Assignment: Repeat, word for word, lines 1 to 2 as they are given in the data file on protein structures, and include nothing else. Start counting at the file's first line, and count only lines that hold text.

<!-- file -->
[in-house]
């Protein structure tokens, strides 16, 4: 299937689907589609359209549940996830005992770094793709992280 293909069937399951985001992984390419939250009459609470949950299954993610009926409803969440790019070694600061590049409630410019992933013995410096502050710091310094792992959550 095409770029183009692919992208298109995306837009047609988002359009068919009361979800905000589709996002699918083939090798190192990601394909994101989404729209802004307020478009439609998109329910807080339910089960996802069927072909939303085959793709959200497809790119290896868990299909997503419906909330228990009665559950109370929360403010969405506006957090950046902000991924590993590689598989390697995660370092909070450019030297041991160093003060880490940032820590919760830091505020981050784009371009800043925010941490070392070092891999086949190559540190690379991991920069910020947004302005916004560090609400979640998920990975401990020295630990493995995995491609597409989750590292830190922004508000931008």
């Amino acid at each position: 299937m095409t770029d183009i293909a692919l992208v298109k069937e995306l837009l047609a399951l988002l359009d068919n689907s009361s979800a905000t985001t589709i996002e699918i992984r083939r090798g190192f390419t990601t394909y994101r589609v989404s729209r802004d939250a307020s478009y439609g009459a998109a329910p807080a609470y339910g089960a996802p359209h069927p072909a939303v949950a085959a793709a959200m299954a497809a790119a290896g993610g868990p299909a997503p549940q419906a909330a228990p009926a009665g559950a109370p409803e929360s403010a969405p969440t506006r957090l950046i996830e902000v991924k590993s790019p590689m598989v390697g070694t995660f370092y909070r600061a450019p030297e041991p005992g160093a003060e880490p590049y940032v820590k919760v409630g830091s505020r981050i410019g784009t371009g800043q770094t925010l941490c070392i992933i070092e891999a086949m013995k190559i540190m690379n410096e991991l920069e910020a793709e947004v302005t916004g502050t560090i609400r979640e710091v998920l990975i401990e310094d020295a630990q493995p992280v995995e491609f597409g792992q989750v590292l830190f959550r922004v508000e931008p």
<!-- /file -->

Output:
[in-house]
């Protein structure tokens, strides 16, 4: 299937689907589609359209549940996830005992770094793709992280 293909069937399951985001992984390419939250009459609470949950299954993610009926409803969440790019070694600061590049409630410019992933013995410096502050710091310094792992959550 095409770029183009692919992208298109995306837009047609988002359009068919009361979800905000589709996002699918083939090798190192990601394909994101989404729209802004307020478009439609998109329910807080339910089960996802069927072909939303085959793709959200497809790119290896868990299909997503419906909330228990009665559950109370929360403010969405506006957090950046902000991924590993590689598989390697995660370092909070450019030297041991160093003060880490940032820590919760830091505020981050784009371009800043925010941490070392070092891999086949190559540190690379991991920069910020947004302005916004560090609400979640998920990975401990020295630990493995995995491609597409989750590292830190922004508000931008």